Walking vs. Running
Chester J. Zelasko, Ph.D. |
August 20, 2007
This is another myth
that has some basis in fact.
Walking burns more fat than running.
The basis for this myth is the estimate of what kind of fuel a person uses
while exercising. The muscles prefer glucose (sugar) as a fuel because it
can burn it more efficiently than other fuels. The harder you exercise, the
more your body relies on sugar.
If you exercise slowly or less strenuously, the body shifts to burning more
fat as a fuel. That’s the basis for fat-burning exercise: exercise slower
and your body uses fat as a fuel.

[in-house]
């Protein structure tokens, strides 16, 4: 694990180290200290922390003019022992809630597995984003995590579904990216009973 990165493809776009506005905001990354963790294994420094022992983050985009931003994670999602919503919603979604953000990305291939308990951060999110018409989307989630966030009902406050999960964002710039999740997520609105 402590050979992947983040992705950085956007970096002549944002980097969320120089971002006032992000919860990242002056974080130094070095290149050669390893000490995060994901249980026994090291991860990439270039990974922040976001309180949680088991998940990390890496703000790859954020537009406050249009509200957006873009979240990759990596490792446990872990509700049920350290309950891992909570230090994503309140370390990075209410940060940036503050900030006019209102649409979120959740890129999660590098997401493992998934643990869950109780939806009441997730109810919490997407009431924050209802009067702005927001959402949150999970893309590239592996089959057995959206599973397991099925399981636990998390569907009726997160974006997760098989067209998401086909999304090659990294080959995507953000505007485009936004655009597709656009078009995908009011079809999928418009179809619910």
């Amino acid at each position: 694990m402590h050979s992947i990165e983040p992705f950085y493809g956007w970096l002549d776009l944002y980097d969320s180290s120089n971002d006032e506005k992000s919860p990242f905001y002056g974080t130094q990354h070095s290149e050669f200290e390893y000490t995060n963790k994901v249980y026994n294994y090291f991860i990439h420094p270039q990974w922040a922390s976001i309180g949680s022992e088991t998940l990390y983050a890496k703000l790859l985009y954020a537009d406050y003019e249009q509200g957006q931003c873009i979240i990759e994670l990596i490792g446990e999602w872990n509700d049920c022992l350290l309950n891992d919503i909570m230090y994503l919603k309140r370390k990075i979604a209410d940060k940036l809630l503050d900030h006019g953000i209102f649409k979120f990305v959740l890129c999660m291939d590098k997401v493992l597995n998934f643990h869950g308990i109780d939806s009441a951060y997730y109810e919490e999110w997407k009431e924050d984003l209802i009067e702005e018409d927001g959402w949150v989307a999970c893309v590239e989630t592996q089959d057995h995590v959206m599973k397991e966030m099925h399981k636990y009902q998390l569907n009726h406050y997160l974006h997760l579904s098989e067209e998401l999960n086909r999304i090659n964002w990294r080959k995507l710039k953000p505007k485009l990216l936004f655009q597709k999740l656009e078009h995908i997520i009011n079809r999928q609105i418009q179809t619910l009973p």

While absolutely correct, it’s meaningless in the real world. You’d have to
invest much more time in exercising slowly than if you go fast. It doesn’t
mean that walking isn’t efficient--it is, but you’ll have to spend more time
doing it than you will running or taking a spinning class.
Here’s the thing: it doesn’t really matter what type of fuel you use when
you exercise because as long as you don’t overeat, you’ll burn up body fat
when you run out of glucose. It may be hours later, but you will burn up the
fat and that’s a fact.